by Michael Lowrey
JLF head John Hood has a column out today on left-wing opposition to tax reform in North Carolina. A highlight:
Liberal critics argue that if the North Carolina General Assembly enacts a tax bill with dramatic reductions in marginal tax rates, a resulting lack of state spending on public schools and universities will deter rather than attract new business to the state. Their argument rests on the notion that, until now, North Carolina has bested lower-taxed states in recruiting top-flight corporations precisely because we were spending more taxpayer money.
The only value to this argument is that it makes the people who make it feel better about themselves. On the merits, the argument is incorrect in every way.
First of all, who says that North Carolina has been besting its competitors at attracting top-flight corporations? The residents of Virginia, Georgia, Florida, and Texas — all populous Southern states with more Fortune 500 company headquarters and lower jobless rates than North Carolina can boast — would beg to differ with this assertion.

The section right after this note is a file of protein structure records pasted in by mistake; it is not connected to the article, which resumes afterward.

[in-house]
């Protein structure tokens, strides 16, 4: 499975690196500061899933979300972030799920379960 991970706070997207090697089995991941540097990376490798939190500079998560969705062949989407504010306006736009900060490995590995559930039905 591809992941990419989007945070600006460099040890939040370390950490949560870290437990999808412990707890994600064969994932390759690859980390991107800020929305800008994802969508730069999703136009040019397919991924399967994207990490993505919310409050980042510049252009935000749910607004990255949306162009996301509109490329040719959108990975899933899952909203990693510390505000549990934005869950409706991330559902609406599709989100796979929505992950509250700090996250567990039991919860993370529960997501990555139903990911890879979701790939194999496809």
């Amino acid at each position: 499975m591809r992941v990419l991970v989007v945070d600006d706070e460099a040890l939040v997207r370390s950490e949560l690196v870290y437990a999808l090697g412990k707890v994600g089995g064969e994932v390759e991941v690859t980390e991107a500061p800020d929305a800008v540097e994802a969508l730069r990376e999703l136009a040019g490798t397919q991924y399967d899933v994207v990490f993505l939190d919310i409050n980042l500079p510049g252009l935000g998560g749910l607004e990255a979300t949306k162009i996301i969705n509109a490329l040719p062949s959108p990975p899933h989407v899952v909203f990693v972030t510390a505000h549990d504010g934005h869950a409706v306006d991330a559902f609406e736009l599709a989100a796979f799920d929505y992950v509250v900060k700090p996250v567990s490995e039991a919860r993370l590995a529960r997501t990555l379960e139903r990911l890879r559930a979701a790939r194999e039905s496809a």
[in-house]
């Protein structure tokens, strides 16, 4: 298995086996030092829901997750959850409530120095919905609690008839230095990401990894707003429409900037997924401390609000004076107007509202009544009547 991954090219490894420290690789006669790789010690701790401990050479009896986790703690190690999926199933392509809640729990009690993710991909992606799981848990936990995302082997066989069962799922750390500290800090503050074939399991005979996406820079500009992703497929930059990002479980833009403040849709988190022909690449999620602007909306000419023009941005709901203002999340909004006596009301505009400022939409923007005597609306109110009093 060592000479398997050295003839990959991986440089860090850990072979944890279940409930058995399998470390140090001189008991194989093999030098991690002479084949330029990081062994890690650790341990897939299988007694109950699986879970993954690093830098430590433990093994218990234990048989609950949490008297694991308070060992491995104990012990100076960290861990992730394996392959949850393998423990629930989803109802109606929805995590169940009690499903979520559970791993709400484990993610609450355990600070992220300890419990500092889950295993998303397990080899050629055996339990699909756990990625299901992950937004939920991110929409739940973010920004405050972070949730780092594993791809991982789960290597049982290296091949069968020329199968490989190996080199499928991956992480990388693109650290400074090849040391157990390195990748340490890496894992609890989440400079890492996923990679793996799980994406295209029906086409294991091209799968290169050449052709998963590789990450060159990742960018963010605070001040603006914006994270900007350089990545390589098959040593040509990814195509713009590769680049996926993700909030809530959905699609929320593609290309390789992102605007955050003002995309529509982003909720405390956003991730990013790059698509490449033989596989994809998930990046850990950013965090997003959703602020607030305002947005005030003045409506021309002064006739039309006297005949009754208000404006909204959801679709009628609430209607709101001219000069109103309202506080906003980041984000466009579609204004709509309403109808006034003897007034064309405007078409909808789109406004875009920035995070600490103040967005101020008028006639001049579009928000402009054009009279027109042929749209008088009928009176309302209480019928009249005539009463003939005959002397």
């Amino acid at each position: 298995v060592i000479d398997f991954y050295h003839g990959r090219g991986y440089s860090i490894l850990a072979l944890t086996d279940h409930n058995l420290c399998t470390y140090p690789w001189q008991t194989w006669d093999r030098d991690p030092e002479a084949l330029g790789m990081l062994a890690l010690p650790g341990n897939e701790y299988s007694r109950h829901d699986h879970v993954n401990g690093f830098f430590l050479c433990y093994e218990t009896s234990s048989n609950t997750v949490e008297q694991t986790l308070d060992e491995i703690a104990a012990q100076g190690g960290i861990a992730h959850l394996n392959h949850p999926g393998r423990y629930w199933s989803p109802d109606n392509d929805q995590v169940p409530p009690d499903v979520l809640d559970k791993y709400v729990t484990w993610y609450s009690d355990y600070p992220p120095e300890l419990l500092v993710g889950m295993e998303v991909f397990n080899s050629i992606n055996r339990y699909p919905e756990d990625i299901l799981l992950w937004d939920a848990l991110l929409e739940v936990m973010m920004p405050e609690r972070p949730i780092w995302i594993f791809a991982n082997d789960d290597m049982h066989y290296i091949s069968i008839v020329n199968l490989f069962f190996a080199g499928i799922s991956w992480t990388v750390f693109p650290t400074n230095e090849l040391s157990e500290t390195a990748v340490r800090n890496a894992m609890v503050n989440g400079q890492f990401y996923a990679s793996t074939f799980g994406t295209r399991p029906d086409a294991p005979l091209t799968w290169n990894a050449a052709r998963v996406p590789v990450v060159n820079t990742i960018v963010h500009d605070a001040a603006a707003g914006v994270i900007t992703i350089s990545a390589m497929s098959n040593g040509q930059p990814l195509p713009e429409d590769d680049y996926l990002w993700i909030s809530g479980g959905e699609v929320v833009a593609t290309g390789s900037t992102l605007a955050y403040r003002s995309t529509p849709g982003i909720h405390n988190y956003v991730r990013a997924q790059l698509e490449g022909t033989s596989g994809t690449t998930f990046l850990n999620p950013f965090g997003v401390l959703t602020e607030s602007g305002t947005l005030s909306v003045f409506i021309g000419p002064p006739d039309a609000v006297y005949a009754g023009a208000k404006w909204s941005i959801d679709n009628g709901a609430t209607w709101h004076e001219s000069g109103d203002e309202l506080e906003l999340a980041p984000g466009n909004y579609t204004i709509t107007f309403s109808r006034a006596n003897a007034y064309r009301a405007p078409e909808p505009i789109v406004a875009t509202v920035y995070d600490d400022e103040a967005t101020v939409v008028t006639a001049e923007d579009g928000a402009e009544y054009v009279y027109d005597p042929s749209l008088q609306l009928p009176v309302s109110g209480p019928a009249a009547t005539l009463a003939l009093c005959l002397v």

Obviously there is more to building strong economies and attracting companies to a state than having low tax rates. But just as obviously, states that manage to deliver necessary government services at a lower cost have a leg up in the competition for business investment and job creation. Each of these Southern competitors imposes lower marginal tax rates on investment and corporate income than North Carolina does. They all have smaller, less costly governments, too. Even if the General Assembly were immediately to enact the Senate’s more-expansive tax bill, North Carolina’s overall tax burden would likely remain higher than that of Virginia, Georgia, Florida, and Texas — but at least those taxes would be raised with lower marginal rates on broader tax bases, a policy friendlier to economic growth than our current approach.